[POST]Industrial Urals: Satka, hollow of the Eagle

Locals talk about the place ironically, yet almost everybody has visited at least once.
Satka is a small town in the Chelyabinsk region with a population of 50 000 people. Here they say: “Only in Satka is life sweet!” (in Russian it rhymes). Although such towns may seem abandoned, locals are surprisingly proud of their homeland.
The city has "monotown" status, i.e. a factory town. The main employer used to be the Magnesite plant. For bored residents there's an entertainment complex awkwardly named “Sonya's Lagoon.”
The creator of the project is local entrepreneur Yury Kitov, the director of the Zyuratkul national park. He named the new complex in honor of his granddaughter Sonya.
Another masterpiece of construction and naming from Yuri Kitov is the artificial island “Hollow of the Eagle.” Maybe for Americans it sounds better, since the eagle is the national symbol.
On the island you can find a fortress, restaurant and other attractions. The journey there takes 5 minutes by boat.  Locals talk about the place ironically, yet almost everybody has visited at least once.
The residents of Satka have made an "Encyclopedia of the Satka district", nearly a thousand pages thick. There is everything: labor dynasties, rare plants, economic and production terms, athletes, specific dialect words and more.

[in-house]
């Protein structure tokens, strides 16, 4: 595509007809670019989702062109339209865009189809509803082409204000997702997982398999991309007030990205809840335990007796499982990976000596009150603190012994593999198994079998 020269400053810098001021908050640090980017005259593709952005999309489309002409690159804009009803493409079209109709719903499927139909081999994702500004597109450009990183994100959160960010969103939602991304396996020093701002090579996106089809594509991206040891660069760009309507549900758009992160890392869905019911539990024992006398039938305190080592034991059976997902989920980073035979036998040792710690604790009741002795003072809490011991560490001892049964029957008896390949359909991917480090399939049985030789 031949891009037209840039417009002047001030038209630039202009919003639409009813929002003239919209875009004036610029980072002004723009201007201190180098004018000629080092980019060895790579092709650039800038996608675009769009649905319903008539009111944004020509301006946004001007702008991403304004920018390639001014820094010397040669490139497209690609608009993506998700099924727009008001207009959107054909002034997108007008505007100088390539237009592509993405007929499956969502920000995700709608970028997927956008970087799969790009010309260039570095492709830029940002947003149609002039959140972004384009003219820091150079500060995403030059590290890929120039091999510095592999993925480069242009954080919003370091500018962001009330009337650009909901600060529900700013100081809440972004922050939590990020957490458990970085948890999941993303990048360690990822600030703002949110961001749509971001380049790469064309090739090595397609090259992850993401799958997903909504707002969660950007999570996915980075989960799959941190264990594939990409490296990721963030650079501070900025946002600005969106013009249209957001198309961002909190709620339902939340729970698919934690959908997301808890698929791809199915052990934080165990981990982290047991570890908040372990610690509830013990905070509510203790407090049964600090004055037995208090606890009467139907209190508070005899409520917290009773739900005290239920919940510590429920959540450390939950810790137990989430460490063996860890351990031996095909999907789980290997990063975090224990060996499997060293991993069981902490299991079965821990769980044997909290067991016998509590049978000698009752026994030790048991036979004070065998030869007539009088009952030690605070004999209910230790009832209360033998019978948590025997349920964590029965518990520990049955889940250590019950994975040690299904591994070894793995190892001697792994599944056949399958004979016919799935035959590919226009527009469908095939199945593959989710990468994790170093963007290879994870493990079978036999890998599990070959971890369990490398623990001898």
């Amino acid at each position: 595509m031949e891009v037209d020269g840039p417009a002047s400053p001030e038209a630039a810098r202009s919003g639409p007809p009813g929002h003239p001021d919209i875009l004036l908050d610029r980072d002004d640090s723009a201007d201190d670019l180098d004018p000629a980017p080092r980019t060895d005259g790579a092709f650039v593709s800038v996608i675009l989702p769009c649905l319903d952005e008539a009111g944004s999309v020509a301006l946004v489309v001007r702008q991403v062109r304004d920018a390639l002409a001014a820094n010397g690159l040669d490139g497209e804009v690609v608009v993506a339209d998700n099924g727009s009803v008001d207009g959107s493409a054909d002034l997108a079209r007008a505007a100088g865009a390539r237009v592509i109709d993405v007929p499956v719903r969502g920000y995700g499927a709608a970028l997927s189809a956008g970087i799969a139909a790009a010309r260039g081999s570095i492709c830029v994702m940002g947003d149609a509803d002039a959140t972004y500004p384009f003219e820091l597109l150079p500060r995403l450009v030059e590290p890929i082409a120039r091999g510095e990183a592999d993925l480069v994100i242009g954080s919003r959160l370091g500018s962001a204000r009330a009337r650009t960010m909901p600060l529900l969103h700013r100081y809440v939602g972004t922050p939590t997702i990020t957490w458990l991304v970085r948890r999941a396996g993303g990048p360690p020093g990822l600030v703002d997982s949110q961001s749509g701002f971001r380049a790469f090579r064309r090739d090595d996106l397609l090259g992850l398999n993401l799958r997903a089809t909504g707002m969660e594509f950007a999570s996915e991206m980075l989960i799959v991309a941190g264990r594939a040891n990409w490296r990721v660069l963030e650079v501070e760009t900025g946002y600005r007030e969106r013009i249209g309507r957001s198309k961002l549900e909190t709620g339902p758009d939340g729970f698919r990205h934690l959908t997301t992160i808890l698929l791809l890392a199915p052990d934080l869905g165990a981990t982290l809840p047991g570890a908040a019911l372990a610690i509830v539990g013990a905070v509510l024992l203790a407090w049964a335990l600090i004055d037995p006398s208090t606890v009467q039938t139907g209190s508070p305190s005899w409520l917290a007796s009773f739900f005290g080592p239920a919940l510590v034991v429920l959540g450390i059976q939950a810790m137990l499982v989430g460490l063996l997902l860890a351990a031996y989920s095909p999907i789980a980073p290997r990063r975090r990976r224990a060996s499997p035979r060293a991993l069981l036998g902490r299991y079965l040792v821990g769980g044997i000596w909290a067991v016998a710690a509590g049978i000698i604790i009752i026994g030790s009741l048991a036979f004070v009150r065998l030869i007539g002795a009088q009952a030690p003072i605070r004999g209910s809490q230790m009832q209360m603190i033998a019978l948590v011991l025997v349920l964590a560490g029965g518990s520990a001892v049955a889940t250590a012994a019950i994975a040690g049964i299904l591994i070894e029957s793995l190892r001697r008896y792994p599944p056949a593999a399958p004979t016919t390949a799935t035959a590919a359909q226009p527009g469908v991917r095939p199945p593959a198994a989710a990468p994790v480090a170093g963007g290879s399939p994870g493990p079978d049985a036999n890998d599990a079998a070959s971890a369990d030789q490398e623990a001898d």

People say that "Satka has the oldest hydroelectric power station in Russia,” "Lake Zyuratkul is the highest mountain lake in Europe,” and other superlatives. Ok, at least half of them are questionable, but anyway people here believe that they are special, unlike anyone else. Here we see many weird exhibits — from retro cars to a monument of Joseph Stalin.
Sonya's Lagoon is situated in the old part of Satka. The district is located away from the main buildings and infrastructure.
The history of the town dates from 1756, when entrepreneurs arrived and founded the Satka iron plant. The factory owner was Count A. S. Stroganov.
The plant is still operational, which is very unusual for the Urals. Most monotowns have folded because modernization is too difficult. May be it's because of the unusual optimism of Satka's residents.

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